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Ultimately, on October 27, 2016,\r\nCintas employees, including Laura Perez, accused Plaintiff and another employee\r\nof submitting chips reflecting a greater amount of work than they actually\r\nperformed, falsely inflating productivity for more pay. Plaintiff alleges the\r\ninvestigation was "one-sided" as Defendants did not take a statement\r\nfrom Plaintiff before firing her on December 12, 2016. Further, Plaintiff\r\nargues the limited investigation conducted failed to comply with Cintas\'s own\r\npolicies, including suspending Plaintiff with pay pending the investigation and\r\ntaking her statement. Plaintiff instead worked during the investigation until\r\nshe was fired. Plaintiff also notes Cintas took a statement from the other\r\naccused employee.

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On November 23, 2016, reporting employee\r\nPerez allegedly assaulted Plaintiff. Plaintiff reported the assault to\r\nDefendant Martinez, who apparently took no further action. (UMF 42.) On\r\nDecember 1, 2016, Perez allegedly kicked Plaintiff again at work, which\r\nprompted Plaintiff to report the incident to Martinez again. Martinez again\r\nfailed to take any further action in response to this report. Plaintiff was undisputedly\r\nfired on December 12, 2016. On October 23, 2017, Plaintiff filed a complaint\r\nwith the Department of Fair Employment and Housing (DFEH). (UMF 2.) On October\r\n24, 2017, Plaintiff filed the instant Complaint.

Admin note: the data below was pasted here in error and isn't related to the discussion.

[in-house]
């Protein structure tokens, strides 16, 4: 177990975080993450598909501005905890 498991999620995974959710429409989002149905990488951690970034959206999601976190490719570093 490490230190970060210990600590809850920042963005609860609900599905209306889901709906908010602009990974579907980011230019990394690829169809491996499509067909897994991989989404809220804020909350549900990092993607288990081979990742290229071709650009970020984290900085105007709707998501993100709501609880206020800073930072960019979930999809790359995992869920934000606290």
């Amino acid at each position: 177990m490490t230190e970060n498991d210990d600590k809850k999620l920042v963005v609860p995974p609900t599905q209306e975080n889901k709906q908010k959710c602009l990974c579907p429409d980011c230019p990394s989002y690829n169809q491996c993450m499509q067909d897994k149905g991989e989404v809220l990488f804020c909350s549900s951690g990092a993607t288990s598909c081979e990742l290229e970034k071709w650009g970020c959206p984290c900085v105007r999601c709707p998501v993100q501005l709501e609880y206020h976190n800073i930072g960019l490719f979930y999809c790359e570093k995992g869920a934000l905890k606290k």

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FEHA\r\nStatute of Limitations—Arce

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First,\r\nDefendants argue Plaintiff\'s second, fourth, fifth, seventh and eight causes of\r\naction against Arce are barred by the statute of limitations for FEHA claims. “FEHA provides that no complaint for any\r\nviolation of its provisions may be filed with the Department ‘after the\r\nexpiration of one year from the date upon which the alleged unlawful practice\r\nor refusal to cooperate occurred.’” (Morgan\r\nv. Regents of University of California (2000) 88 Cal.App.4th 52, 63.) Here, Plaintiff filed a\r\ncomplaint with the DFEH on October 23, 2017. (UMF 2.) Thus, Plaintiff’s DFEH\r\ncomplaint encompassed events in the preceding year—through October 23, 2016. Plaintiff\r\nargues she can still sue for conduct preceding October 23, 2016 under the\r\ncontinuing violation doctrine.